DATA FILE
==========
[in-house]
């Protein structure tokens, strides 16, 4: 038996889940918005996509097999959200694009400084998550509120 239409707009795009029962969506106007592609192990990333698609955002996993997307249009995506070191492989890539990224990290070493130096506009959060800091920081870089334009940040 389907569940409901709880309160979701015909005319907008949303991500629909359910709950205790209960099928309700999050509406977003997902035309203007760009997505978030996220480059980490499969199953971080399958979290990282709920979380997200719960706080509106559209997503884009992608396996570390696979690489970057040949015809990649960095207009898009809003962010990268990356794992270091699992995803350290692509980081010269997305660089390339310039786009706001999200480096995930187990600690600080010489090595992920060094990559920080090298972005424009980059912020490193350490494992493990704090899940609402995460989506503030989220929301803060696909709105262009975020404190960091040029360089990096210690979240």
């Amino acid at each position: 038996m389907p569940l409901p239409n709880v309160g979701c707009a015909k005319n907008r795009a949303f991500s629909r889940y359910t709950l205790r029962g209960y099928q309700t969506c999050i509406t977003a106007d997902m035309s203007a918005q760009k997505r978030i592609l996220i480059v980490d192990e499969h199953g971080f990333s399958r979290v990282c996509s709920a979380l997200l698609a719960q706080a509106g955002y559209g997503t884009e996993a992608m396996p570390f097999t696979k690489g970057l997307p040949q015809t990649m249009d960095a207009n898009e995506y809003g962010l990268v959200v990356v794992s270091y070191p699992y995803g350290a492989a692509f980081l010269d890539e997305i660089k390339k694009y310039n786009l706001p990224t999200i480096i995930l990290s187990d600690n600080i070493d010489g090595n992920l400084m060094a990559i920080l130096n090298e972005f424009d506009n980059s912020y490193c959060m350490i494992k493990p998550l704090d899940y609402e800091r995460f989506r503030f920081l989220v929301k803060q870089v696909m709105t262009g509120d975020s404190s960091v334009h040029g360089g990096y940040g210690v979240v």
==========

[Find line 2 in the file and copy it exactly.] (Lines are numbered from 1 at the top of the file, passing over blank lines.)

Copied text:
């Protein structure tokens, strides 16, 4: 038996889940918005996509097999959200694009400084998550509120 239409707009795009029962969506106007592609192990990333698609955002996993997307249009995506070191492989890539990224990290070493130096506009959060800091920081870089334009940040 389907569940409901709880309160979701015909005319907008949303991500629909359910709950205790209960099928309700999050509406977003997902035309203007760009997505978030996220480059980490499969199953971080399958979290990282709920979380997200719960706080509106559209997503884009992608396996570390696979690489970057040949015809990649960095207009898009809003962010990268990356794992270091699992995803350290692509980081010269997305660089390339310039786009706001999200480096995930187990600690600080010489090595992920060094990559920080090298972005424009980059912020490193350490494992493990704090899940609402995460989506503030989220929301803060696909709105262009975020404190960091040029360089990096210690979240």